So I struggle to see a strong principled case for treating larger bank depositors more generously. Yes, sometimes bank failures can appear to come from the blue, but they rarely do. Diversification is usually an option (and typically much more readily than you can, say, diversify your human capital or housing or relationship exposures), and so is private insurance. I suspect that few would really disagree as a matter of principle, and much just comes down to “its easier not to let any depositor lose their money” and associated fear of (the minority of ill-founded) bank runs, or “it is too hard to envisage our politicians even being willing to let big banks fail at all”, and living with the third-best consequences of that resigned stance. It isn’t a good place to be – especially when the beneficiaries of these resigned third-best policies will often be among the wealthier parts of society – although even as we try to change the politics, or create better options, there is no point pretending the politics are other than as they are.
UPDATE: Meant to include a mention of the NZ government’s choice – incredibly, on the advice of both the RB and The Treasury – to bail out all policyholders in AMI when that insurer failed after the Christchurch earthquakes. Not only were there no risks of contagious runs – insurance just isn’t like banking – but even if you thought there was a case for bailing out the less-wealthy policyholders, how could it possibly have been a wise, or priority, use of public money to be bailing out people with insurance on a high-end house who, at worst with a severe haircut, might have had to lower their housing sights.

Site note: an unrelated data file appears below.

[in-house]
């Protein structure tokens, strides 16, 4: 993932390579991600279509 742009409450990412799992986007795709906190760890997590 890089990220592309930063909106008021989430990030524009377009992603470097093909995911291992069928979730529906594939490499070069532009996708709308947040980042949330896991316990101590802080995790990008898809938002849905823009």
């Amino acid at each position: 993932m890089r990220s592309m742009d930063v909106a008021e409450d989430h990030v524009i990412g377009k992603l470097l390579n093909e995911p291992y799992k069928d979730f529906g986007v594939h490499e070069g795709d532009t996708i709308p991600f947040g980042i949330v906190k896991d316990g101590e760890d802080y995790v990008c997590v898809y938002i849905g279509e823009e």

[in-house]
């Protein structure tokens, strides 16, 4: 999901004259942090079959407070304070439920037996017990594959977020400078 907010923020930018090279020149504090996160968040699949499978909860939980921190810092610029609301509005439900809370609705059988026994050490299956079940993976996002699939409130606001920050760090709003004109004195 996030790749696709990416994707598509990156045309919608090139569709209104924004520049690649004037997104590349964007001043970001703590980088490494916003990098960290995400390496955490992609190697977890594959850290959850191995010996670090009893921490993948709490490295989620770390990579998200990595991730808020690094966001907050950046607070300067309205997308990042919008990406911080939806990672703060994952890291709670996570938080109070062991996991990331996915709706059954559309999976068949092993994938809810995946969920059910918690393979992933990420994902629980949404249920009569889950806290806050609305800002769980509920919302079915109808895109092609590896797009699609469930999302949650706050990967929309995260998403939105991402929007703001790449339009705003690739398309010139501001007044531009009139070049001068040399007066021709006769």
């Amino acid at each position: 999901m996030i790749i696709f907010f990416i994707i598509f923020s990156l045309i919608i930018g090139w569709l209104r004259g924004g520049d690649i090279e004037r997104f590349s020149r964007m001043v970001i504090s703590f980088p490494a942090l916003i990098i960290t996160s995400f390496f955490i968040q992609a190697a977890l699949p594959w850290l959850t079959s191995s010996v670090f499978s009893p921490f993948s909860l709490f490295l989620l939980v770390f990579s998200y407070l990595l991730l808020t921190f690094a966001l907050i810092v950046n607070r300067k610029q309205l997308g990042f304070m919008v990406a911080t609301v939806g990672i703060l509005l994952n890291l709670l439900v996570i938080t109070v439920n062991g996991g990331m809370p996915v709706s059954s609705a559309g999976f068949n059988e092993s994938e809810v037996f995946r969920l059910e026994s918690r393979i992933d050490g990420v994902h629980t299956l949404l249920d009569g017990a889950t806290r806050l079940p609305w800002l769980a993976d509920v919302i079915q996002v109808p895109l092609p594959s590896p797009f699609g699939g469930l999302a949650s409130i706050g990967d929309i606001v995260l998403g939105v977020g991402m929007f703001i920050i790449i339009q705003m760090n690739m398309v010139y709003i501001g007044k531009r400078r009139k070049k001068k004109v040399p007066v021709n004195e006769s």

I mean, in this country – as no doubt most – you can be charged by the state for serious offences and a couple of years later acquitted, or wrongfully imprisoned for multiple years and still find it a major hurdle to get serious economic compensation. (To be clear, I do favour erring on the generous side when mistakes are made when the coercive powers of the state are exercised in such ways.)